Anyone for higher speed limits? – Self-interested and adaptive political preferences
AbstractSwedish survey-evidence indicates that variables reflecting self-interest are important in explaining people’s preferred speed limits, and that political preferences adapt to technological development. Drivers who believe they drive better than the average driver as well as drivers of cars that are newer (and hence safer), bigger, and with better highspeed characteristics, prefer higher speed limits. In contrast, elderly people prefer lower speed limits. Furthermore, people report that they themselves vote more sociotropically than they believe others vote on average, indicating that we may vote less sociotropically than we believe ourselves. One possible reason for such self-serving biases is that people desire to see themselves as socially responsible. Copyright Springer Science + Business Media, Inc. 2005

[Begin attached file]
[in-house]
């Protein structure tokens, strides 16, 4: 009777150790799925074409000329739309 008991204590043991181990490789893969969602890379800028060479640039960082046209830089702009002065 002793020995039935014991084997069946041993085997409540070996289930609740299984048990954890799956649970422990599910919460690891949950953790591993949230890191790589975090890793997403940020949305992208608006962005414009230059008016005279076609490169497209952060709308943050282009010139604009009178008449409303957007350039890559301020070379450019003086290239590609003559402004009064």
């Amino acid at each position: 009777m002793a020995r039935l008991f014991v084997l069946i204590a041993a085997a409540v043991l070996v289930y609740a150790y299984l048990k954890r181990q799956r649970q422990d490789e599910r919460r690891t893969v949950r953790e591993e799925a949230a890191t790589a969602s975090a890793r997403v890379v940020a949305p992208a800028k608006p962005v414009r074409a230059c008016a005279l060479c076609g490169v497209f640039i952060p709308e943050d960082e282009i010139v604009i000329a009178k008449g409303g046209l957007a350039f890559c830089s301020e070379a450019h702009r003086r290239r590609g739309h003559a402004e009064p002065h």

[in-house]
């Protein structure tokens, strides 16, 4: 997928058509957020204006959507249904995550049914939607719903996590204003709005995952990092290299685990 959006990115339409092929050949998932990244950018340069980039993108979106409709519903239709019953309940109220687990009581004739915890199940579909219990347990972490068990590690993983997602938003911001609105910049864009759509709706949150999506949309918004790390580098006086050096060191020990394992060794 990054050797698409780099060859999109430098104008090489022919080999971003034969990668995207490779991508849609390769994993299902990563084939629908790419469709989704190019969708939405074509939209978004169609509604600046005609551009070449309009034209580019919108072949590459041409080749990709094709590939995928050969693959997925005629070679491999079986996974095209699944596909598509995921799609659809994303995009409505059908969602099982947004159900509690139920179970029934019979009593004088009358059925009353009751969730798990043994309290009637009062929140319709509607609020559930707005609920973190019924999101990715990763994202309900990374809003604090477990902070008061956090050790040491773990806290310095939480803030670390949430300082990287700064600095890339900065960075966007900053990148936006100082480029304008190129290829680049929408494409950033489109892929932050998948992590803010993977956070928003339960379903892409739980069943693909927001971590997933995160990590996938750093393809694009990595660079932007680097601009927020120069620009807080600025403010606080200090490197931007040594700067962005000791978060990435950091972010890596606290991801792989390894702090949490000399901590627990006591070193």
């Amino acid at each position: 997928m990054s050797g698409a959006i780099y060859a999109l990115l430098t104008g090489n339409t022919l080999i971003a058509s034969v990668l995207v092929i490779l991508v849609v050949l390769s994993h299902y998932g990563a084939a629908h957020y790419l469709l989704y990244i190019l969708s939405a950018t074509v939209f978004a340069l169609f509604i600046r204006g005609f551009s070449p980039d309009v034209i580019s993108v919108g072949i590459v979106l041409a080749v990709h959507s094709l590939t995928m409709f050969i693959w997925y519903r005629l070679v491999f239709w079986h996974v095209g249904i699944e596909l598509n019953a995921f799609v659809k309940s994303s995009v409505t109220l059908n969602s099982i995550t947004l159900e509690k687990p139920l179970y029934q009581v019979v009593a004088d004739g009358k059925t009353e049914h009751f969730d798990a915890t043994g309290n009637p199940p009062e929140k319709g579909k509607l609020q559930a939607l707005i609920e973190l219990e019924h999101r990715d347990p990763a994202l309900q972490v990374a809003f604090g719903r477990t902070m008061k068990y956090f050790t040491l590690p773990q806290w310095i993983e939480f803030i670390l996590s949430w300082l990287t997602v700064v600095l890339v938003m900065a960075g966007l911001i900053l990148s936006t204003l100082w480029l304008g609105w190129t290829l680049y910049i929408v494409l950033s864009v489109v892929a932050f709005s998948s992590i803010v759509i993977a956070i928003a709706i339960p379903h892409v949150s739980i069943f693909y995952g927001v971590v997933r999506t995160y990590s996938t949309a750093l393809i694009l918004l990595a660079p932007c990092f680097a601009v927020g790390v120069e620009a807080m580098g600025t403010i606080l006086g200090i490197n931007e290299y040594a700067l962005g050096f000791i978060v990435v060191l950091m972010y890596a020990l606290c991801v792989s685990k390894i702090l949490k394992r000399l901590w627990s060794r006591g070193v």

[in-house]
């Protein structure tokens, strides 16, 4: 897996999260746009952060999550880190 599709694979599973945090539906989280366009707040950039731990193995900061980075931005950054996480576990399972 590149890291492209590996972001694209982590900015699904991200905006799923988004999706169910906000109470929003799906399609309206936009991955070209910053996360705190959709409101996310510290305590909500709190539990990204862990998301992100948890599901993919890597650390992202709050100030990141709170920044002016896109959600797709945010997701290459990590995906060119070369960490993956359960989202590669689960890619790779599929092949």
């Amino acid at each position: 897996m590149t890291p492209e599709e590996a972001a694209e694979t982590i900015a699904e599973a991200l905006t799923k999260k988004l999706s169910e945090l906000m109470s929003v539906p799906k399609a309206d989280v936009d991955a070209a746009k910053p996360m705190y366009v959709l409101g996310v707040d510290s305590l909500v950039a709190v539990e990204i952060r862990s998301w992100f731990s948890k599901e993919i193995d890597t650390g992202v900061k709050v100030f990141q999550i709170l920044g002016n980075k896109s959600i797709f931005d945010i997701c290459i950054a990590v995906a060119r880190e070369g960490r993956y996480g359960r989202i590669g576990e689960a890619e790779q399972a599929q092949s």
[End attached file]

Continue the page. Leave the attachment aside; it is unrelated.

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Bibliographic InfoArticle provided by Springer in its journal Public Choice.
Volume (Year): 122 (2005)
Issue (Month): 3 (March)
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Other versions of this item:
- Johansson-Stenman, Olof & Martinsson, Peter, 2003. "Anyone for Higher Speed Limits? - Self-Interested and Adaptive Political Preferences," Working Papers in Economics 95, University of Gothenburg, Department of Economics.
- D70 - Microeconomics - - Analysis of Collective Decision-Making - - - General
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